In use, the device is produced to fit into the patient's mouth, with the caps being positioned over the teeth. The wires may then be adjusted by tightening or loosening them in order to exert a force, via the caps, on the teeth to be moved. Depending on the amount of movement required, different wires may be selected, with thinner wires being used to bring about more movement and thicker wires being chosen when finer, more precise movement is required. The device may be used in isolation, or may be part of a set or series of devices to be used. When used as part of a set, two devices may be provided; one for each jaw. When used as part of a series, a number of devices may be used in succession, so as to allow the caps to closely fit the teeth at each stage of the adjustment and to allow the teeth to be moved accurately.
The device may be made in a number of different ways, depending on the material to be used for the device. For example, the device may be printed or moulded. The method of making the device will usually comprise a number of the following steps. The patient's existing tooth position is identified, for example by scanning. A 3D model of this may be created, for example using computer based modelling. A physical model of the teeth may then be produced, for example by 3D printing. The desired, or aligned, position of the teeth may be mapped to produce a 3D model, again using computer based techniques. This may be the final position of the teeth, or an intermediate position between the existing position and the final position desired. A physical model of the aligned teeth may then be produced, again, for example by 3D printing. One or more devices may then be designed, using, for example, orthodontic design software. A physical version of the device may then be produced, by for example 3D printing of the device. Alternatively, a mould of the device may be created, again optionally by using 3D design software. A physical version of the mould may then be printed. The mould may be injected or otherwise filled with the material that is to be used to make the device and the material allowed to set.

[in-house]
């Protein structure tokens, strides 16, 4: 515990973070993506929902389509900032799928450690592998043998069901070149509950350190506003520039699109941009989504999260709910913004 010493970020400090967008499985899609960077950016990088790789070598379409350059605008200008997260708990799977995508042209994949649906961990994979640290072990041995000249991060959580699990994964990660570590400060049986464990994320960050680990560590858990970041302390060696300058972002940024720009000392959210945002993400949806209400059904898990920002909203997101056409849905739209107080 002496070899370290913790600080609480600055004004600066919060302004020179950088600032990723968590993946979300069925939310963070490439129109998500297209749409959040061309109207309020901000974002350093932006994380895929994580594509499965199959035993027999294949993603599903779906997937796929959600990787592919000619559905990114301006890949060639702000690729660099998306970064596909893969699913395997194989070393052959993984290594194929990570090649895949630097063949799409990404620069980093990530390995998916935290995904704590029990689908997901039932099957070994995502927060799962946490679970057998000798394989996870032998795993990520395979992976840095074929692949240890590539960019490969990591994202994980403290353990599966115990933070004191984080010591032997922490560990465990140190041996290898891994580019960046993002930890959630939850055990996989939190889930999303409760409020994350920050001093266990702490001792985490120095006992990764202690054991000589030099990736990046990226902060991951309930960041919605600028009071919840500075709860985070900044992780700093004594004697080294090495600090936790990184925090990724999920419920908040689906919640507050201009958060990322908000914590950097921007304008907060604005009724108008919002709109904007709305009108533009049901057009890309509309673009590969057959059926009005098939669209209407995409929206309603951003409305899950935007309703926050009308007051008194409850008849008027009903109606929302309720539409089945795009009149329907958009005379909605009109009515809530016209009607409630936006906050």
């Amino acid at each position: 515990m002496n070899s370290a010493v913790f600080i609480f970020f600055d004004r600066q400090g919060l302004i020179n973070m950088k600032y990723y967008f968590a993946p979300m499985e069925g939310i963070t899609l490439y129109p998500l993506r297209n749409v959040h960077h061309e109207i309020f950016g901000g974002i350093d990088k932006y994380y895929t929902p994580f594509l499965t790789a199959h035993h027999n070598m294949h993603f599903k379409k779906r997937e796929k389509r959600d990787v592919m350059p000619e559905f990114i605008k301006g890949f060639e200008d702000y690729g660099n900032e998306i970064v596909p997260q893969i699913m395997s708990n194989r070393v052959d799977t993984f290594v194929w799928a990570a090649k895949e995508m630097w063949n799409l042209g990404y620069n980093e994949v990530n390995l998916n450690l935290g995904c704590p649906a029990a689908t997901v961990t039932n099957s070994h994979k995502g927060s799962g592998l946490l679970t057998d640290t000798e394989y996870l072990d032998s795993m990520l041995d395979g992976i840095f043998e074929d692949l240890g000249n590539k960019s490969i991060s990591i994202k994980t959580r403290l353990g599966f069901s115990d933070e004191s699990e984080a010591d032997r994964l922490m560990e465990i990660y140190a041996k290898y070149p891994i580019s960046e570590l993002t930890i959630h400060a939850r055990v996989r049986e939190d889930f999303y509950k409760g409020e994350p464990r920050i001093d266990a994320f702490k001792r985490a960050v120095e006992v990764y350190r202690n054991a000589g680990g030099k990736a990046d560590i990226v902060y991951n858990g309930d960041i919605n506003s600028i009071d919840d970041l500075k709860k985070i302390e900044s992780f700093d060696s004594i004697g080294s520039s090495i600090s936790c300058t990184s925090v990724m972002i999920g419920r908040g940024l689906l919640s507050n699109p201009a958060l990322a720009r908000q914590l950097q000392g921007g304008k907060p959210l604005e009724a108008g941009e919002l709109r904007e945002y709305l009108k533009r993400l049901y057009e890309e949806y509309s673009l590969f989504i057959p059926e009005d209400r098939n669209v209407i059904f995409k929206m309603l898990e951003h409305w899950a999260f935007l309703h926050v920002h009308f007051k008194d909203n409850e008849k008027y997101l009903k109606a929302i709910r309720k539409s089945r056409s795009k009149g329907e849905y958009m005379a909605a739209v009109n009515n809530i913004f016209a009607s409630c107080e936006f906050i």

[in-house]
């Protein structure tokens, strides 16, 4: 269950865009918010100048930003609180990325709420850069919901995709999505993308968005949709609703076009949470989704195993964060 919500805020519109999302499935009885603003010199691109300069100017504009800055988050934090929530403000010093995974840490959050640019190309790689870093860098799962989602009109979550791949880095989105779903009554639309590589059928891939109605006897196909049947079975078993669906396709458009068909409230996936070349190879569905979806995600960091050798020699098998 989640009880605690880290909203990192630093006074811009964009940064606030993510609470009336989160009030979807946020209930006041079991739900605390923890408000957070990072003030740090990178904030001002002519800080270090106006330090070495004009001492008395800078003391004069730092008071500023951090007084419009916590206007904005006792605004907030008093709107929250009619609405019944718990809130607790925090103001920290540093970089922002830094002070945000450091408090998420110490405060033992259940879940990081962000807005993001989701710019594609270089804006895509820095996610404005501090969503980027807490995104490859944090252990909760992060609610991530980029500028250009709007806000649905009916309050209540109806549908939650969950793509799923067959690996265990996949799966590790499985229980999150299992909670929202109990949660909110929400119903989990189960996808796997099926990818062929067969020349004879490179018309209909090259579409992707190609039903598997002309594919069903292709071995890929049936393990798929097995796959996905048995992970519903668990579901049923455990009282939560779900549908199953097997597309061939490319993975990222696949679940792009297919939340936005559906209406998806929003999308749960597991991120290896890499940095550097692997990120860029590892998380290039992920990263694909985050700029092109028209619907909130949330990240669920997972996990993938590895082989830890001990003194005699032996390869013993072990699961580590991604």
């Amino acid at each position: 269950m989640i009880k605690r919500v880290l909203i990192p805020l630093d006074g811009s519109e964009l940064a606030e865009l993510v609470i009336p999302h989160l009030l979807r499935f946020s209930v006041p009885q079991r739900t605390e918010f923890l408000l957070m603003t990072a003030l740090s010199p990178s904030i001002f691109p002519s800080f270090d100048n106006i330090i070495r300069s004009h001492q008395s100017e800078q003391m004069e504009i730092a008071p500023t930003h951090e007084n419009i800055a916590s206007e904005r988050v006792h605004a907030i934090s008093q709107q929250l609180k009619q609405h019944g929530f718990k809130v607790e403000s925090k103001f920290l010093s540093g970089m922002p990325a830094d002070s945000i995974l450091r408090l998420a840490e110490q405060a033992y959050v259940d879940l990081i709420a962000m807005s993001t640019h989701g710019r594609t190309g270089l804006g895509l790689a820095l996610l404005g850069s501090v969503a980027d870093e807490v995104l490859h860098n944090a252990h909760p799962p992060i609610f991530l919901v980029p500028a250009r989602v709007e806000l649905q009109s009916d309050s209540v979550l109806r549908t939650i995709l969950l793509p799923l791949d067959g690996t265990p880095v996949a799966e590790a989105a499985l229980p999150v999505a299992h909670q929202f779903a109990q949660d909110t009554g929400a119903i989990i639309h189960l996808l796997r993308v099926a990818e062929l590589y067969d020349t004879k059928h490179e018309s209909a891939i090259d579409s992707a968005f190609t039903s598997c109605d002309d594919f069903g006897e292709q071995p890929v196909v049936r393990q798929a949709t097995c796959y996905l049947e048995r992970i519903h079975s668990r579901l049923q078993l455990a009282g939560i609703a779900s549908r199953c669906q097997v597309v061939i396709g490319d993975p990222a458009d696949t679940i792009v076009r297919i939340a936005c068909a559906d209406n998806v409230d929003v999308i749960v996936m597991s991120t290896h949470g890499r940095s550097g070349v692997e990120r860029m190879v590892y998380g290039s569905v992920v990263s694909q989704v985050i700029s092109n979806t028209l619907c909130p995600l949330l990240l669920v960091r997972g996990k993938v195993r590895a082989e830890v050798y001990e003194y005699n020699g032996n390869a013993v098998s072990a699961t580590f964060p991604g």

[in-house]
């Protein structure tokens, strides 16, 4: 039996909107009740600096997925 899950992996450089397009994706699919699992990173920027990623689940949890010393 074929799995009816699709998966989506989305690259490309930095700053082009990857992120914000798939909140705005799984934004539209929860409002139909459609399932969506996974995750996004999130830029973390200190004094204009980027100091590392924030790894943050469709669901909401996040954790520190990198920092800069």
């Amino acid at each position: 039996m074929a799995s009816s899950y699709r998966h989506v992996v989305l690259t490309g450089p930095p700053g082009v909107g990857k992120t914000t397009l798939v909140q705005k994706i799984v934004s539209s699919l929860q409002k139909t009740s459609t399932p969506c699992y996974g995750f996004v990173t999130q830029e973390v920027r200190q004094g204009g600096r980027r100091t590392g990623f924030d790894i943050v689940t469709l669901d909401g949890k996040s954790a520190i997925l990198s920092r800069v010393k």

While the preferred embodiments of the invention have been illustrated and described, it will be clear that the invention is not limited to these embodiments only. Numerous modifications, changes, variations, substitutions and equivalents will be apparent to those skilled in the art without departing from the spirit and scope of the present invention as described in the claims.